Tomorrow is a big political rally for the prime minister of Uttar Pradesh (a woman, ironically). It’s like a national holiday – businesses and banks are closed, and many roads are blocked off. We may just work from the business center here. We were finally successful in sending a few requests out for meetings, and hopefully will hear back soon. We’ll also attempt again to find an ATM where I can get some rupees, and get some mobiles & sim cards (the smaller shops may be open).

Saturday, March 13, 2010

I'm here!

It was a long, grueling trip to India: about an hour to Detroit, then 8 hours on the plane to Amsterdam. I was hoping there would be some empty seats, but the plane was pretty full. There was a Frenchman from Lyons on one side (he works for a company that manufactures parts for Chrysler & goes back & forth between France & Detroit every 2 weeks) – cute French accent. On the other side was a woman traveling to Abu Dhabi to visit her niece. The plane had Movies, Music, etc. on demand. I watched Precious and The Blind Side, but only heard about half of what was side because it was so loud where we were sitting in the plane.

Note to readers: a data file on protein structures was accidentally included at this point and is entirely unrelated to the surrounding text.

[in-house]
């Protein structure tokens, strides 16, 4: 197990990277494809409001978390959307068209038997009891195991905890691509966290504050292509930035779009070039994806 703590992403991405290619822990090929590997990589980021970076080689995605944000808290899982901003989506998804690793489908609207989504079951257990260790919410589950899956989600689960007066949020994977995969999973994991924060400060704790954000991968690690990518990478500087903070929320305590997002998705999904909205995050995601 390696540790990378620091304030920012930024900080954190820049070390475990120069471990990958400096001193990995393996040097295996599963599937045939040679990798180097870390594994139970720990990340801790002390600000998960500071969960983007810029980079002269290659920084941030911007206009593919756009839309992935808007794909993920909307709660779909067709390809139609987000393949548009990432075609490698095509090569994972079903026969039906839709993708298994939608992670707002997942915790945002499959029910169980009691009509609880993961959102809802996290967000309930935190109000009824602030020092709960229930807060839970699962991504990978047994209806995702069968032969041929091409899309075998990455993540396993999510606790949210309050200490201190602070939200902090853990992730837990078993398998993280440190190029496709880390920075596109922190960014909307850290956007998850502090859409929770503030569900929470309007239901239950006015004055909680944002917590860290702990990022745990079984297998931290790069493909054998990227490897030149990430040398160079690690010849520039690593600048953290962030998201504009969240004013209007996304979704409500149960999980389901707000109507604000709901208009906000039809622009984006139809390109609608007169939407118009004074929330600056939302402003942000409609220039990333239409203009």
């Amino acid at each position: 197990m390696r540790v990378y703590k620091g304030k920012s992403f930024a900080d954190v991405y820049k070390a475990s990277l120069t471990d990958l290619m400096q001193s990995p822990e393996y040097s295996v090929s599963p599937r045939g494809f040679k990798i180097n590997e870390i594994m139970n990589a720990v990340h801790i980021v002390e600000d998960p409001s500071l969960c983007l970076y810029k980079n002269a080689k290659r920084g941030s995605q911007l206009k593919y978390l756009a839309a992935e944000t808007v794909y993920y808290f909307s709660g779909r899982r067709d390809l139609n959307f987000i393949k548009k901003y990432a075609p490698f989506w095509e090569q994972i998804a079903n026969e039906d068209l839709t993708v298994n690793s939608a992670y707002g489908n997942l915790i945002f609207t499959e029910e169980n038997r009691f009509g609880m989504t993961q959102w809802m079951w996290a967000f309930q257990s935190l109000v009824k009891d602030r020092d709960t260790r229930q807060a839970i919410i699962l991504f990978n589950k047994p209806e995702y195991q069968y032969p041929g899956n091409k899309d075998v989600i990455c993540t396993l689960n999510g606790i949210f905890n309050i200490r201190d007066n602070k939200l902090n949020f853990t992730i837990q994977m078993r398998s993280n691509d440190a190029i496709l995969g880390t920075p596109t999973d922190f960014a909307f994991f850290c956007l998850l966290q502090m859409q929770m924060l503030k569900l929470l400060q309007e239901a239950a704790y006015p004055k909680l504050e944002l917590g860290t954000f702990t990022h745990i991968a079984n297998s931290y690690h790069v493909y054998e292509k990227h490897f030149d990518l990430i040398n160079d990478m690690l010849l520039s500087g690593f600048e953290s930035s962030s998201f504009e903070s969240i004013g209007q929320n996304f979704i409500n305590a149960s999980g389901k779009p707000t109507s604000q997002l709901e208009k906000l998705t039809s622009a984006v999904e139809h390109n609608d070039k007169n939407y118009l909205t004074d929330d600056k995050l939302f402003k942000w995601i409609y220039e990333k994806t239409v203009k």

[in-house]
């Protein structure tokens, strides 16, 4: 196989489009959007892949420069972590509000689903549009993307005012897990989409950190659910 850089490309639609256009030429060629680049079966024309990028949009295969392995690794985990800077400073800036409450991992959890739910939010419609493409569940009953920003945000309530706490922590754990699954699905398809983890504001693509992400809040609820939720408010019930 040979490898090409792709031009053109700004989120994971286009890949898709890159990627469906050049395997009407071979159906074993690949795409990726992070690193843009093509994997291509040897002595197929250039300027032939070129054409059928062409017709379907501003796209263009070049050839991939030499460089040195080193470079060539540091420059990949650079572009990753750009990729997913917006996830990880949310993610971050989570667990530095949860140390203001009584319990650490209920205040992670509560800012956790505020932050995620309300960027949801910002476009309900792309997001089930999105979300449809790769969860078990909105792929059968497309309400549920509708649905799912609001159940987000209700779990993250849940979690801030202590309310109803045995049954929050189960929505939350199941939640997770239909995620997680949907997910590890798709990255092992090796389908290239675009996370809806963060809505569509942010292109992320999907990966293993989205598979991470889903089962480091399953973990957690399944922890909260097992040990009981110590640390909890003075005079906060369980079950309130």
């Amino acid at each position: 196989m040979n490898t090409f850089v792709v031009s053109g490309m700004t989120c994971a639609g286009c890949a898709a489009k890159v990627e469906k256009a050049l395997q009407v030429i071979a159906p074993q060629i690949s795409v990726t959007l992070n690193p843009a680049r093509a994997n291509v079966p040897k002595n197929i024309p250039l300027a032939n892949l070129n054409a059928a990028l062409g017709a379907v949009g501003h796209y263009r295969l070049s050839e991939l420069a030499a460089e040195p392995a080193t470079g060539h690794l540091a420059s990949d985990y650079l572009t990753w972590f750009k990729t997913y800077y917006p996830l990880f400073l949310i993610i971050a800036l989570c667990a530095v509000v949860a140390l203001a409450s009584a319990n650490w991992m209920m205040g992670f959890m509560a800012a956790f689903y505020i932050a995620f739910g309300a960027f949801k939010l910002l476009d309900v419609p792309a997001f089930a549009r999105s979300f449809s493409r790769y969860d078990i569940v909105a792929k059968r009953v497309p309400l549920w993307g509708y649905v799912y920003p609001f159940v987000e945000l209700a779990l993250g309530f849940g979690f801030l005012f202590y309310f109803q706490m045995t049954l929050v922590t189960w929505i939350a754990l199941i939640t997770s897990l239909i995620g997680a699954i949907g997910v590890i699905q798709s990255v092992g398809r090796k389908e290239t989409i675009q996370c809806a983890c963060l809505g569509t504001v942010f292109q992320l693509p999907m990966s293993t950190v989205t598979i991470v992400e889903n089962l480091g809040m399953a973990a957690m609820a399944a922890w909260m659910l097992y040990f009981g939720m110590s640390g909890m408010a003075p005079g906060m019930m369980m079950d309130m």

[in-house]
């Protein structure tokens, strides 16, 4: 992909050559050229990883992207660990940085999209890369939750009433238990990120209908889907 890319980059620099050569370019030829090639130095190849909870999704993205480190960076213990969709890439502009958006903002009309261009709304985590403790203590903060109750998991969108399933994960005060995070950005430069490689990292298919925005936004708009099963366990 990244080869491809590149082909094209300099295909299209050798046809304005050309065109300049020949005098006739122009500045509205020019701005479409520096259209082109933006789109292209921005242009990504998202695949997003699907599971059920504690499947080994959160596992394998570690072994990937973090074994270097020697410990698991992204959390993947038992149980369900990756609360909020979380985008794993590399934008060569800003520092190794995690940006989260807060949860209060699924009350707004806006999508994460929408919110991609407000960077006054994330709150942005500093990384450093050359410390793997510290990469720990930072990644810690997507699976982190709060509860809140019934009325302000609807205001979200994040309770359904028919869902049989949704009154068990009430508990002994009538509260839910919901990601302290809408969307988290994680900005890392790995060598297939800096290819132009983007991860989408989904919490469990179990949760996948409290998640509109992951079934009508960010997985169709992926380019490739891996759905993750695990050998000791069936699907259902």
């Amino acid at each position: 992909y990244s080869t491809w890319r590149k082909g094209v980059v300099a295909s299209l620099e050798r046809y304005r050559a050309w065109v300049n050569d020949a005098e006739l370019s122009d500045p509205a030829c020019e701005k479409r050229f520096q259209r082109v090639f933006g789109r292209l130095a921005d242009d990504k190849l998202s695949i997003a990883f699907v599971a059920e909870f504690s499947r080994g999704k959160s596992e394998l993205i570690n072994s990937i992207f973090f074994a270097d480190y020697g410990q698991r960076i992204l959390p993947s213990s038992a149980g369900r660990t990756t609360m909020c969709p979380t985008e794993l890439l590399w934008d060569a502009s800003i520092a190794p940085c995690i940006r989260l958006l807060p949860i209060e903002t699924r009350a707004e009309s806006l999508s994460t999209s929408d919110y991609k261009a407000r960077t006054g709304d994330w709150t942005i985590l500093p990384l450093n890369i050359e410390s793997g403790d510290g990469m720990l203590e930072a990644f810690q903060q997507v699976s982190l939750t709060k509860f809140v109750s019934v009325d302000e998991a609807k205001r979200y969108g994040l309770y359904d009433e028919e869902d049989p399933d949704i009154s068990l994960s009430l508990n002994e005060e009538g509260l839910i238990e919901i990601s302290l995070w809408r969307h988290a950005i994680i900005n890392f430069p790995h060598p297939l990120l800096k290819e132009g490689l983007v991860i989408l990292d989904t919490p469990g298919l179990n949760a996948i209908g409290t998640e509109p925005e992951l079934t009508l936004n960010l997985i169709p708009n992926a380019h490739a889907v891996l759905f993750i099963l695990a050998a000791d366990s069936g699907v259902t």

Then another 8 hour flight (also full) from Amsterdam to Delhi. My teammate Jim Fischer, from Water & Waste Water Mgmt in Wisconsin, and I were on the same flights from Detroit. We got to Delhi around midnight on Friday. After going through Customs, we had to find transportation to the hotel, and finally ended up getting a Pre-Paid taxi (a booth where you tell them your destination & pay a flat rate, so you don’t get ripped off), then go to an area for the next available taxi. By the time we checked into the hotel, it was close to 2:00 AM. I hadn’t really slept on the plane, and didn’t sleep well in the hotel either, which is located right on a busy road, with lots of traffic & noise.

Today, we got a flight from Delhi to Lucknow, the capital of Uttar Pradesh. The weather is in the 90’s and it feels great! I knew the roads in India are very busy & crowded, but it’s still incredible to see – people, cars, bicycles, rickshaws, motorized scooters, and animals (goats & cows mostly) all in the road at once. It’s utter chaos with horns tooting all the time, but somehow it seems to work. And they drive on the wrong side of the road!